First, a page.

Finding sweet corn

(Picture courtesy of Robert Couse-Baker at flickr.com.)

The season for sweet corn in NW PA and nearby NY state has begun, let the side of the road stands go bananas!  Okay, wrong sort of simile there, but it’s the time of year when truckfulls of sweet corn appear on roadsides, and produce sales beside the road have their heyday.

Sweet corn is more than just food, it’s got a long history in this country as well.

Sweet corn occurs as a spontaneous mutation in field corn and was grown by several Native American tribes. The Iroquois gave the first recorded sweet corn (called Papoon) to European settlers in 1779.[2] It soon became a popular food in southern and central regions of the United States.

The growing season started back in March, or even earlier, snow still on the ground, when sweet corn growers till deep into their soil and begin to prepare for what we’re experiencing now.    The corn is sewn as soon as possible, because it takes a long time to mature.   It’s well worth the wait.

Sweet corn is a warm season crop requiring a minimum soil temperature of 50˚F (60-95˚F is optimum) for seed germination. Seed should not be planted earlier than 10 days to 2 weeks after the average date of the last killing frost. If planted too early, poor stands, retarded growth, or frost-killed seedlings may result. However, it may be worthwhile to risk the chance of frost in order to get an early crop.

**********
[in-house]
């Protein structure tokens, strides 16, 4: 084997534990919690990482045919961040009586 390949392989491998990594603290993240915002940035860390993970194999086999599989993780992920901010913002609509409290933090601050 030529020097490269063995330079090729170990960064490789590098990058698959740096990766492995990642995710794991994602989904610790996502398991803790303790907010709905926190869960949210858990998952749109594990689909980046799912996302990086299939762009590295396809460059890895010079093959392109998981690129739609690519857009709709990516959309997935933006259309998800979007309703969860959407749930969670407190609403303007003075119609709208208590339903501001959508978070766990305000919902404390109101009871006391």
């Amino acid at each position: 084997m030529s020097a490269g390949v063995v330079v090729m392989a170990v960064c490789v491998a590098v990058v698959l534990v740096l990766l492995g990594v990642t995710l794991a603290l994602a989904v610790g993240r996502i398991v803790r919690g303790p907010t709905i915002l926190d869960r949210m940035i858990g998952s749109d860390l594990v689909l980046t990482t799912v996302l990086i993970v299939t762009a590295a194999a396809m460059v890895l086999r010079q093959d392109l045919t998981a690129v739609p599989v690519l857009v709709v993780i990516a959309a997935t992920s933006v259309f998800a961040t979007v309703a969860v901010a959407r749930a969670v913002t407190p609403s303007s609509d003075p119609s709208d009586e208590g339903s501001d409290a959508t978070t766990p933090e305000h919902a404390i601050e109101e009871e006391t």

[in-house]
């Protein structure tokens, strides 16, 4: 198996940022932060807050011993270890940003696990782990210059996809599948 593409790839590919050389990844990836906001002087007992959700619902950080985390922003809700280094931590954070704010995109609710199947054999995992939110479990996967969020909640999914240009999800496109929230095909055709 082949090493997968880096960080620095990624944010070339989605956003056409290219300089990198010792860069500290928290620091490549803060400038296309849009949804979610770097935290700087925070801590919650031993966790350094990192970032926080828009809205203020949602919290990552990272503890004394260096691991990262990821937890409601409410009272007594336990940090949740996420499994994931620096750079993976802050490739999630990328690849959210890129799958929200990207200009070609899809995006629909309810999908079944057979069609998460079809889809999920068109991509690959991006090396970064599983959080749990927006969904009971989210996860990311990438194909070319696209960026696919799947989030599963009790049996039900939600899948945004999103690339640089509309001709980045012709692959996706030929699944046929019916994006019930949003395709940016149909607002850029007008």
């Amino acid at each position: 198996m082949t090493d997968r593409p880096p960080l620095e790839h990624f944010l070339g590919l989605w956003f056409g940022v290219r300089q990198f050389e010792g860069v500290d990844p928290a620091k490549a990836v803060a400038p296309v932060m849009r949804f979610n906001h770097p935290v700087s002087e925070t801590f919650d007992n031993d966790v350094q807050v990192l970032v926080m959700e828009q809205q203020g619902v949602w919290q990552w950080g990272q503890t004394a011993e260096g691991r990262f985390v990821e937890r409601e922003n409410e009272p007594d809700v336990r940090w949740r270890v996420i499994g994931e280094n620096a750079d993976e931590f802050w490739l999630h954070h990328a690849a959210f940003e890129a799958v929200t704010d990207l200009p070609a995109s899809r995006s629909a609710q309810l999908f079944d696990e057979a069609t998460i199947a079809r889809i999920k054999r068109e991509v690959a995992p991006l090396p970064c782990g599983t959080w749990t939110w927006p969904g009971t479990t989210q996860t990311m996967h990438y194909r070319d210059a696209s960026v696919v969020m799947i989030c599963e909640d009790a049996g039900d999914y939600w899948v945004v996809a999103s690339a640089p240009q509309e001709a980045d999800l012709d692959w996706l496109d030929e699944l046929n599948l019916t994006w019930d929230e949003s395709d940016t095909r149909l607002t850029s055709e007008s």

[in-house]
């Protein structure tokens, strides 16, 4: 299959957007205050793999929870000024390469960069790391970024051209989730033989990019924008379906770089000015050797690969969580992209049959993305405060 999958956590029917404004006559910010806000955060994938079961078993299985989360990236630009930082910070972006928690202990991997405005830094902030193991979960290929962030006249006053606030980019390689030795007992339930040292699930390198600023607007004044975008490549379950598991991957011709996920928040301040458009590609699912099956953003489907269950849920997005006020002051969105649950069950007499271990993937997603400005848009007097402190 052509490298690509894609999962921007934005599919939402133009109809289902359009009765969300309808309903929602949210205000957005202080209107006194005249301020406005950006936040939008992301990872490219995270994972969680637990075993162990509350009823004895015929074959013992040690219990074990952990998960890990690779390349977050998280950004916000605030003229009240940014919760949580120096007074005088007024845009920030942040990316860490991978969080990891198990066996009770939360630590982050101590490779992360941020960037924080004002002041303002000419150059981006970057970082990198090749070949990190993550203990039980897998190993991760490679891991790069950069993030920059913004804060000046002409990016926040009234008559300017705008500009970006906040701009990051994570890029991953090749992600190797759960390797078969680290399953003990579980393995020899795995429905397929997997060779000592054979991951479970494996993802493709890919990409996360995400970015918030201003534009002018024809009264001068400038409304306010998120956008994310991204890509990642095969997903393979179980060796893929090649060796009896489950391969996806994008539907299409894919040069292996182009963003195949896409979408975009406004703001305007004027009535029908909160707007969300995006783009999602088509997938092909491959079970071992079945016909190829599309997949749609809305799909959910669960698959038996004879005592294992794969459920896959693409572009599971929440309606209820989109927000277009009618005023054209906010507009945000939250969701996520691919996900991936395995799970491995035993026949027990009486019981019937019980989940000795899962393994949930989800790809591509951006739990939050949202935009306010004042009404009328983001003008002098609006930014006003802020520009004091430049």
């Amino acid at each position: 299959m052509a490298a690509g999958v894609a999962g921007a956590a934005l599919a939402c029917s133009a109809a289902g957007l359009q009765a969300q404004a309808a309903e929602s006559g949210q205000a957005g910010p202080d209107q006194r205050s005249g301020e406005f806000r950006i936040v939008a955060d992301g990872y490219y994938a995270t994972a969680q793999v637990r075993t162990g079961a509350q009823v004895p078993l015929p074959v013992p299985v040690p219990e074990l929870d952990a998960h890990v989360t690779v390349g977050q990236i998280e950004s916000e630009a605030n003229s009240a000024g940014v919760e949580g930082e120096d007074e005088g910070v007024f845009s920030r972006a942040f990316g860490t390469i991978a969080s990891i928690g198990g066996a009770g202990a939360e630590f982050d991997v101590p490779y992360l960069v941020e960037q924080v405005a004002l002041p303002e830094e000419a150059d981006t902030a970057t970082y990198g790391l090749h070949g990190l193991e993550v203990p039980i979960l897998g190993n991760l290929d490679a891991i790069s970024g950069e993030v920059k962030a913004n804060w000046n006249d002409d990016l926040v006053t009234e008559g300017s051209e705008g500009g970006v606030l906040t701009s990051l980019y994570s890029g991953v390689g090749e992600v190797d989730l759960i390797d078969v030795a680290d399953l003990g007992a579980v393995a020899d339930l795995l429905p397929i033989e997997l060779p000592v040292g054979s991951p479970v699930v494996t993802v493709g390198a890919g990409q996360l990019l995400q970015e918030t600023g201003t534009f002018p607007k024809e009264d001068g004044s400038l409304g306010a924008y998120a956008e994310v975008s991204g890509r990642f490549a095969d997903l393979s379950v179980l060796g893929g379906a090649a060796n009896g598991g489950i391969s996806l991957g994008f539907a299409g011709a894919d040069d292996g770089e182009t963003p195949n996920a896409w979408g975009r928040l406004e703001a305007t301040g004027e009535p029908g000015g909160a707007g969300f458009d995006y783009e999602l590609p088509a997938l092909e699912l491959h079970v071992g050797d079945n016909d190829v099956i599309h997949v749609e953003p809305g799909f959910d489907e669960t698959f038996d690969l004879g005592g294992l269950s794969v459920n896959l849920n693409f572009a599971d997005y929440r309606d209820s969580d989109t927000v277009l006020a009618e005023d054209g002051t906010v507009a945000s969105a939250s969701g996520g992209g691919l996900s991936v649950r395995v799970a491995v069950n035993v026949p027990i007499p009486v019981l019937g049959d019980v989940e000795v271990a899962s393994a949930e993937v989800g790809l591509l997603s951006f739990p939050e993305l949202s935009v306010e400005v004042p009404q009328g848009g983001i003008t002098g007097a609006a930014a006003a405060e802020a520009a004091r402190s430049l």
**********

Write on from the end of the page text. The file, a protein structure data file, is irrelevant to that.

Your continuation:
Two long rows at the minimum will be needed, since air pollination means there have to be enough plants to produce full ears.   Sweet corn can’t be planted alongside the more common feed corn, which grows more easily and is much cultivated for cattle and other animal feed.   It will not develop the good taste of sweet corn if it’s cross-pollinated.

Here, we’re waiting for the seed we brought back from TX, called ‘peaches and cream’, to develop and the ears are just tassled  and filling out.   The long cold winter was hard to wait out, and we’re not sure it will do as well as local varieties.   We’ll fill in from the nearby produce stands down the road.

Cooking varies according to your taste, but I like to take off the outer shucks, remove the strings, butter the ear, then put back on some of the shucks and wrap in aluminum foil.   Cooking in the oven is okay, but putting the corn on the cooler outside of the grill is my favorite method.   Boiling or baking is fine, too.

Enjoy your sweet corn however you choose, but if you don’t get some soon, you won’t have the best of the crop.   Now is the time to get your taste of a very good thing.